Results of research carried out by Ann Laird into war dead from the parish of Nursling and Rownhams.
World War 1
|Note - Edward W. Hancock is commenmorated on both Rownhams & Nursling memorials|
The tributes to the men on the Nursling memorial will continue next month with Alfred Wise, but with so many events going on to mark the centenary of war being declared, I felt it right to point out some local places with particular relevance at this time.
You don’t need to go to Belgium or France to find military cemeteries. There is an extremely moving one down at Netley, by the site of the old Military Hospital (where Wilfred Owen was treated). It features over six hundred WWI burials, including Belgian casualties. Did you know there was an army cyclist corps? One of those is commemorated at Netley. Hollybrook memorial (just on the right by the entrance to Hollybrook cemetery,) commemorates by name almost 1,900 servicemen and women of the Commonwealth land and air forces who have no known grave. Lord Kitchener is honoured here, along with members of the South African Labour Corps who died in a troop ship collision. The place I find most moving is at St Nicholas’s Church, Brockenhurst, where nearly a hundred New Zealand troops are commemorated, along with some Indian and Belgian civilians. There was a large hospital nearby and one of the Indian casualties, Sukha, had come to serve there. His memorial reads, “BY CREED HE WAS NOT CHRISTIAN BUT THIS EARTHLY LIFE WAS SACRIFICED IN THE INTERESTS OF OTHERS”.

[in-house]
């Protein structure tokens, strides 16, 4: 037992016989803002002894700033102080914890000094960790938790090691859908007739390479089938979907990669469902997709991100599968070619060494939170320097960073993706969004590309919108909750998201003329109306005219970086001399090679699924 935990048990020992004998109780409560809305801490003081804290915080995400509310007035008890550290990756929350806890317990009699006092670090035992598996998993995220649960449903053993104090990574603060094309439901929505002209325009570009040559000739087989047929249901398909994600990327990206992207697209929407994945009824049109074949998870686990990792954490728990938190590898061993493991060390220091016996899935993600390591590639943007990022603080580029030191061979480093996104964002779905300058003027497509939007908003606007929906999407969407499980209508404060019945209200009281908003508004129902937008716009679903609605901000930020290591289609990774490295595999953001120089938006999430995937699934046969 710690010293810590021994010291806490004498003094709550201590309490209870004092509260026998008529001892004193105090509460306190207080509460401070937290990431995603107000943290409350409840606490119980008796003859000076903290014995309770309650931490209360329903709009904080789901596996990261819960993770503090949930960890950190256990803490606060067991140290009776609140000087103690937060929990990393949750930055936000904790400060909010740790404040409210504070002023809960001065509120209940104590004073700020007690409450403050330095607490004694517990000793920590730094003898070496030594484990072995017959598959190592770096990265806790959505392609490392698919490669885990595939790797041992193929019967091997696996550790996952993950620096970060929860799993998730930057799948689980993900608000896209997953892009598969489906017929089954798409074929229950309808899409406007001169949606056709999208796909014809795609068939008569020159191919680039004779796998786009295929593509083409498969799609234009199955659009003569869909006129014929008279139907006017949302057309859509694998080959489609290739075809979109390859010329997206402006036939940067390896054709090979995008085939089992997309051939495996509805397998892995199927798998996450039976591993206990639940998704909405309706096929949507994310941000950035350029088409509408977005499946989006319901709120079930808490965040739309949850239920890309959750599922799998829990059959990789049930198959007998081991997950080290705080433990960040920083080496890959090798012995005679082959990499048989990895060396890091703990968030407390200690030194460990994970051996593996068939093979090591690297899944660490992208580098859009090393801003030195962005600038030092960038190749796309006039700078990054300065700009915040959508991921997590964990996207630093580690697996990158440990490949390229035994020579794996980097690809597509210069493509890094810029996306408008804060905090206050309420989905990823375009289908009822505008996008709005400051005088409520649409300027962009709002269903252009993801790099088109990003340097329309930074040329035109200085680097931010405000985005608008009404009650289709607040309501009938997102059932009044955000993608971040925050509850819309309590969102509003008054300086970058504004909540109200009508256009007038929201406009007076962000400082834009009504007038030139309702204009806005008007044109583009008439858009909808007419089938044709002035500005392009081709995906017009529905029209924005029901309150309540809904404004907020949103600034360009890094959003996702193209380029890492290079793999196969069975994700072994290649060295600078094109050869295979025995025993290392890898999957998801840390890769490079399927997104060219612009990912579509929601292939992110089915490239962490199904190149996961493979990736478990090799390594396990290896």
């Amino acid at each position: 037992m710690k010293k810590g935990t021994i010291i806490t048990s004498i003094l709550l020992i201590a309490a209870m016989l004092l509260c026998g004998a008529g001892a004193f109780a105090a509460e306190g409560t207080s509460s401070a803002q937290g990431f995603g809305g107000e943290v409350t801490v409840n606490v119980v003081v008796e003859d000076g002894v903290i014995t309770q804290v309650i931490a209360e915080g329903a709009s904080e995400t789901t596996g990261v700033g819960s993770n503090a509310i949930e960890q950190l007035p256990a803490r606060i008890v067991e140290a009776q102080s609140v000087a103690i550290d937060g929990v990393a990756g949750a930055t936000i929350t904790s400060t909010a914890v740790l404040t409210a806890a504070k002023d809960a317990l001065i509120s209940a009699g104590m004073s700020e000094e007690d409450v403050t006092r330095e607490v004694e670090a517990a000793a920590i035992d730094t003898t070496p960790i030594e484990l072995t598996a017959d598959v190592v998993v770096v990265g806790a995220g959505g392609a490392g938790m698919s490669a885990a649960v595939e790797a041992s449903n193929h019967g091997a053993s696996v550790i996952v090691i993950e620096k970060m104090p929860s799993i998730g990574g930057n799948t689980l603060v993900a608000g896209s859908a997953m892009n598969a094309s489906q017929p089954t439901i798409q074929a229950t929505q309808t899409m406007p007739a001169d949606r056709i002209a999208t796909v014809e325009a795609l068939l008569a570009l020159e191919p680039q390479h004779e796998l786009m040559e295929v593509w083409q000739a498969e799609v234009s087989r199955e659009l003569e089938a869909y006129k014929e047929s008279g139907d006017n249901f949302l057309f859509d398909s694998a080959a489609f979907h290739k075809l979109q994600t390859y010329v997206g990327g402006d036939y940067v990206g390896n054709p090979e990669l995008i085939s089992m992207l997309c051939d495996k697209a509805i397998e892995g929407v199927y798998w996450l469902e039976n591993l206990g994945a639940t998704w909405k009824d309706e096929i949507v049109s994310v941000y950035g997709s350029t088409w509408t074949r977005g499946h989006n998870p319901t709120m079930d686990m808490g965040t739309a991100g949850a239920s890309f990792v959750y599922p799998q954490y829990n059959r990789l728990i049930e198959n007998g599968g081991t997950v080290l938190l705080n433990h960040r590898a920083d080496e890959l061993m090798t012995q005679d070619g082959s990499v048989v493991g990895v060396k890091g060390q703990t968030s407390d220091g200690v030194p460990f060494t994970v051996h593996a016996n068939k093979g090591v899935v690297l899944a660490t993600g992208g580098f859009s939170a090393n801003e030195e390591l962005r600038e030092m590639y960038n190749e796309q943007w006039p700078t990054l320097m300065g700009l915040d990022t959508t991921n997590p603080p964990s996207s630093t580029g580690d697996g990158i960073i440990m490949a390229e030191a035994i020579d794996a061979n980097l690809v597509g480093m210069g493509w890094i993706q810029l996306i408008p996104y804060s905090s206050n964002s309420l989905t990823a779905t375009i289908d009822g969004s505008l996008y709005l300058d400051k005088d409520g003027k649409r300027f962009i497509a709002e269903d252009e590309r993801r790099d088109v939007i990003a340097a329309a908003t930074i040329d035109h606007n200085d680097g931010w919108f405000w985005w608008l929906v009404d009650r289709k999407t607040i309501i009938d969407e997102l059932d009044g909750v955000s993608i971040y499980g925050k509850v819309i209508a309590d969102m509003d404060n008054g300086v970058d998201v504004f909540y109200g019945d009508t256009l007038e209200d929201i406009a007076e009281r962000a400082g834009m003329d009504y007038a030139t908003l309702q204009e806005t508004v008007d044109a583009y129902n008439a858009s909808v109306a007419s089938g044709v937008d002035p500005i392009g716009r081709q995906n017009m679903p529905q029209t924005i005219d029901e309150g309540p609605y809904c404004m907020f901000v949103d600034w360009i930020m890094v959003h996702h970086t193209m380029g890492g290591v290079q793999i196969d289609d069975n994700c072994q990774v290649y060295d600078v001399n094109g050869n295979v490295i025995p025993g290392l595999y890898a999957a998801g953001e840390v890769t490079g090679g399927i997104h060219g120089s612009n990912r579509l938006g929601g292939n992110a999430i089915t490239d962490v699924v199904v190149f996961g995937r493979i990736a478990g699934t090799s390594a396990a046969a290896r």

The Museum of Army Chaplaincy at Amport is a little hidden gem. Its displays include poignant Far East POW items, (I got very choked at the sight of the chalice and communion plate they’d used in Korea) and the stories of the four chaplains who have been awarded the Victoria Cross. The WWI items are evocative, especially those concerning Toc H and its founder Tubby Clayton. If you want to visit, it’s best to make an appointment with the curator in advance. Chances are you’ll get a personal guided tour, as I was fortunate to receive. Maybe you’ll find the experience as profoundly spiritual as I did.
I’ve completed the articles on the WWI casualties listed on our two war memorials, but I don’t feel the job is finished. There are three more war graves in the Rownhams churchyard, and I’d like to commemorate those soldiers over the next few months. Rownhams is listed on the Commonwealth War Graves Commission site; it has four ‘scattered graves’ for which there are specific maintenance instructions. The first three of the casualties listed below are mentioned on the CWGC site and the fourth is classified as a non war grave, although it has the typical Portland gravestone, as does the WWII casualty. (The two WWI graves have Botticino headstones.)
'Our' graves belong to:
Edwin Charles Andrews, Second Lieutenant in the Queen's Own (Royal West Kent Regiment), who died on 12th August 1918 and whose story has featured in this series.
Anthony George Mead, Lieutenant, 'Special List attd. Inland Waterways and Docks Royal Engineers who died on 26th May 1919.
William George Harle, Corporal in the Royal Air Force (Auxiliary Air Force), who died on 13th August 1944.
The Honourable Gerald William Clegg Hill, Captain in the Royal Tank regiment, died 12th July 1962.
There are also war graves at several local graveyards, including Braishfield, Timsbury, Romsey, North Baddesley, Michelmersh, Chilworth and Ampfield.
Sources include Commonwealth War Graves Commission and Forces War Records.
Last updated 13/11/15